I know it’s not something you would normally do in your house, but after being invited to join a glass class at my local coffee shop, I had to.
This is what the glass blowing classes were for.
After a short introductory course, students take part in an eight hour, five-minute session that lasts about 10 minutes.
You take a large glass bowl and blow the water on your fingers.
Then, you add the powder you will be using to make your own coffee.
The powder is stirred and mixed into the water.
Once you have your coffee, you can sip it.
When the class is over, you get to drink a cup of your own brew, and you have just added the next step in the glass-blowing process.
In this case, I took a glass of coffee, then added some powdered coffee to make a little coffee-powder blend.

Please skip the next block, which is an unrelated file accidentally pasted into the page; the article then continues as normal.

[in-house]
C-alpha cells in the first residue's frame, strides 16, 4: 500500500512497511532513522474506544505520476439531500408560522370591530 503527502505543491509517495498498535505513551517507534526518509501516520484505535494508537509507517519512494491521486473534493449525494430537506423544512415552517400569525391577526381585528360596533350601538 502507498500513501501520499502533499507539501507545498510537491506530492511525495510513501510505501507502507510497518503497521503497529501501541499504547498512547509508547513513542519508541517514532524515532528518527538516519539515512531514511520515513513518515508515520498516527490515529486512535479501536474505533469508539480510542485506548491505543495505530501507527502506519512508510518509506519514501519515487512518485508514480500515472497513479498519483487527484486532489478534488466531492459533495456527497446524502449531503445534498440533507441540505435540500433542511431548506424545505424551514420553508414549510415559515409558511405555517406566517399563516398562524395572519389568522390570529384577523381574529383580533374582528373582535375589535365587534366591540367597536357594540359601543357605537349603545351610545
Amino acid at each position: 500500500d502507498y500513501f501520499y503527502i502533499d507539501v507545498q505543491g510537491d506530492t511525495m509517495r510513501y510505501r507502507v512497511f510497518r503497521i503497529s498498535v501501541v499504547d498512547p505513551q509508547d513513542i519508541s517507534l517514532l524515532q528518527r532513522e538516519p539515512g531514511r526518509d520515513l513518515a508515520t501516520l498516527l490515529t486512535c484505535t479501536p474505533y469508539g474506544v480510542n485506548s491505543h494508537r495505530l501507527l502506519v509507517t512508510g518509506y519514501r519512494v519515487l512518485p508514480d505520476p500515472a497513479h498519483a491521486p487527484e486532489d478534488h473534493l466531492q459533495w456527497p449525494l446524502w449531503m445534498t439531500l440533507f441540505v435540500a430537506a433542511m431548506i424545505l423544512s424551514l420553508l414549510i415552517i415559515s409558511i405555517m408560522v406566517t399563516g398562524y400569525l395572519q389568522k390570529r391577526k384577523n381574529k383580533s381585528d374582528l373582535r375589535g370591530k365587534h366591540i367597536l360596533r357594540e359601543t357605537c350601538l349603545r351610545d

My glass-bomber was not impressed, however, and suggested that the powder I used was not good enough.
I told him that it is better to start with the powder.
“That sounds really strange, but you are not a glassblower,” he said.
So, he used a little powder, added it to the water and let it sit for a few minutes, and then I added the powdered coffee.
It was a simple process, but I was pleased to find out that the coffee powder blend worked out very well.
Later, when I was making a cup from my new-found powder, I was surprised by the effect the coffee had on the coffee I had just added.
It made a nice subtle difference.
For me, the powder is the most important ingredient, and this is exactly the case for my glass-making classes.
Before the classes, I have always been interested in glassblowing.
But the classes gave me a great excuse to do so, and now, I feel more confident about my ability to make good coffee.
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